An Alberta broker is frustrated by what he calls a disturbing trend: banks in the broker channel turning down his deals only to then fund those same deals through a road rep.
“It’s happened with three deals in the last two months – two with one big bank that uses brokers and the other with another of the big banks using the broker channel,” Rohit Bagga, an Edmonton agent with Invis, told MortgageBrokersNews.ca. “I’m sorry to say that the banks seem to have one set of rules for deals submitted by brokers and another set of rules for deals submitted by mobile mortgage specialists.”
All three were A deals, although challenged by proof of income and relying, at least in part, on foreign funds, he said. Each was rejected based on those challenges and, at Bagga’s own urging, his clients then submitted those same deals – with the same terms – to the same lenders, but through a bank rep. The outcome was remarkably different, despite the income and other challenges attached to those apps.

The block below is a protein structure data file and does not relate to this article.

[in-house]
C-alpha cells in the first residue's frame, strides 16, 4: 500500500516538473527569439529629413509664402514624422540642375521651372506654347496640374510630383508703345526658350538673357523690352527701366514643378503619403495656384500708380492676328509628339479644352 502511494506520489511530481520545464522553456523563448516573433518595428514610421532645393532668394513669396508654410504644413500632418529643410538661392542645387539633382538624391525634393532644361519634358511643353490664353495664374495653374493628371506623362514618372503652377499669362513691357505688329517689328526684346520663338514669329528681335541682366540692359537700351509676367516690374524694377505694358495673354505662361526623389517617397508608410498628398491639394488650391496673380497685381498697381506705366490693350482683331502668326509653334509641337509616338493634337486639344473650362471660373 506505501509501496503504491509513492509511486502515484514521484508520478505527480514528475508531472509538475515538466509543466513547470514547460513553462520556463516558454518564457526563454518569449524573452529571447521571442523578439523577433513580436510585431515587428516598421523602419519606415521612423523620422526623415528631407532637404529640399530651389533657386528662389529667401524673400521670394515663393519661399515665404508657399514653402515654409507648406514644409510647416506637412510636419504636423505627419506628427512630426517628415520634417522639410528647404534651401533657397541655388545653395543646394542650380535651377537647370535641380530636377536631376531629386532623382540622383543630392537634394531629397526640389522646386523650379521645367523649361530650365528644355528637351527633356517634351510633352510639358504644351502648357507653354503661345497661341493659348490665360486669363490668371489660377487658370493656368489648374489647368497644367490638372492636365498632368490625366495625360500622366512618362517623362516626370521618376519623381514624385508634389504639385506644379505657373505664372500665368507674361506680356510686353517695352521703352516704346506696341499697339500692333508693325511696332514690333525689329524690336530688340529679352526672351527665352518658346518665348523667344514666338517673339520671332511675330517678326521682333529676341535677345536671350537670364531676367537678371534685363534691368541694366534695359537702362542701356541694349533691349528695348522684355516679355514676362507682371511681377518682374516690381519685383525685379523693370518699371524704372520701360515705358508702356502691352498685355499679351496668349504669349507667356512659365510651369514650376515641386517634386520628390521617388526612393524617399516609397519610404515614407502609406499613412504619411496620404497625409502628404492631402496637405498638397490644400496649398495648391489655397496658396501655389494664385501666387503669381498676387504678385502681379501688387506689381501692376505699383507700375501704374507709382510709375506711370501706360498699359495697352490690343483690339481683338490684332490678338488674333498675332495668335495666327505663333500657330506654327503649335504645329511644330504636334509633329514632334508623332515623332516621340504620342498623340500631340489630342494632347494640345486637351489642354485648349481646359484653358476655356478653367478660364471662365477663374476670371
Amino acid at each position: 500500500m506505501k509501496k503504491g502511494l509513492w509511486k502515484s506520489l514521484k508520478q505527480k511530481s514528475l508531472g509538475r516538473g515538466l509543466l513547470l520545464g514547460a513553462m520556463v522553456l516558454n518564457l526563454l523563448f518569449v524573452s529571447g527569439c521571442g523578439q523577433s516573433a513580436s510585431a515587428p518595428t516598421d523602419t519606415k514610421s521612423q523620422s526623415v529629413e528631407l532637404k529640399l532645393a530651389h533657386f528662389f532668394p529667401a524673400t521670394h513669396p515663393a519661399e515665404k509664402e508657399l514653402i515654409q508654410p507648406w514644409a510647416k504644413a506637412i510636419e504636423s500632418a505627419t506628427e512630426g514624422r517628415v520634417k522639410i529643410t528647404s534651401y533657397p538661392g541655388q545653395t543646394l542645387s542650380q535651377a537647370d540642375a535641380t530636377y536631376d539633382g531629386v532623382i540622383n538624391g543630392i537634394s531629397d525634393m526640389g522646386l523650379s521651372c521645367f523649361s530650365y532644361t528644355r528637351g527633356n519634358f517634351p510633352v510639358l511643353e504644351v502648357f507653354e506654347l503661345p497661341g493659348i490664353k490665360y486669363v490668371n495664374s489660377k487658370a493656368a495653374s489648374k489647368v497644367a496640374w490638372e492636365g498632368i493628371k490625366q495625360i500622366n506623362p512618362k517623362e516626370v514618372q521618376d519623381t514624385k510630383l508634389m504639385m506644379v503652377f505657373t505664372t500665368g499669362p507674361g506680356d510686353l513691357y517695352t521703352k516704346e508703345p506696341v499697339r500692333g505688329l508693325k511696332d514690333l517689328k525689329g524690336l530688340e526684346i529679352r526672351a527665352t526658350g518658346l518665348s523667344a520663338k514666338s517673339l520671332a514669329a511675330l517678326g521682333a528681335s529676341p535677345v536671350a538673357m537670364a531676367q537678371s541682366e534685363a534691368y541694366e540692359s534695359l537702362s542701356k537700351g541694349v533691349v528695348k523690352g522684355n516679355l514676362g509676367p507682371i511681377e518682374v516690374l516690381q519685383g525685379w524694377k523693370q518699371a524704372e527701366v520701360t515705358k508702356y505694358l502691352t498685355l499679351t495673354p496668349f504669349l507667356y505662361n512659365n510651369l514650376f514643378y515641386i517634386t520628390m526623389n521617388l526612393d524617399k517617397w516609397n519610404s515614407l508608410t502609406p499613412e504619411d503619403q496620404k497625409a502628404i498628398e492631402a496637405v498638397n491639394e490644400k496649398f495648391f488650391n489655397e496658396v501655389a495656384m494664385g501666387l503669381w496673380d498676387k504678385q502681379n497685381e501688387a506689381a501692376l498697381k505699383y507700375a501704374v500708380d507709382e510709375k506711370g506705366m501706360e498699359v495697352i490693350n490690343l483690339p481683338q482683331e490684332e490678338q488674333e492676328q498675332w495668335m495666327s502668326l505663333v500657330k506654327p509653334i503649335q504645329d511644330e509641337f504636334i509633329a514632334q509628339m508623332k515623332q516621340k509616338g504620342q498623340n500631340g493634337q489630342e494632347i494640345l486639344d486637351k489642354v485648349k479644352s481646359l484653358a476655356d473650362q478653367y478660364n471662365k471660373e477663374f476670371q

“I was working with a realtor on the deals, so I know where they went and who then submitted them,” he said. “I understand why they weren’t funded, but I don’t understand why they could then be funded when submitted by a mobile specialist.”
The concerns add a new twist to the continuing rate wars, with banks on one side and brokers on the other.
While brokers have routinely pointed to discrepancies between the rates they access through some banks using the broker channel versus special discounts their branch personnel and road reps tap into, Bagga’s fears add a new dimension to industry concerns around fair competition.
It also comes as the big banks ramp up recruitment efforts, looking to bolster their mortgage sales teams ahead of the busy spring season.
RBC, alone, took on 1,000 new sales employees in the last 14 months – a large percentage of them mortgage specialists and five times as many as it took on the previous year. And, BMO, which left the channel in 2007, added 1,000 frontline workers of its own in the second quarter of fiscal 2011. They helped drive sales, with the bank bumping up the value of its residential mortgages by $2 billion, year-over-year.
Bank want ads calling for those specialists now crowd online headhunting sites, among them positions at the four Big Six using brokers to originate mortgages.
Bagga is still prepared to send deals to the banks, if, in fact, it’s in the client’s best interest, although wants to see underwriters at those institutions employ the same kind of flexibility with broker deals as they do with mortgage specialists.
“It must be fair,” he said.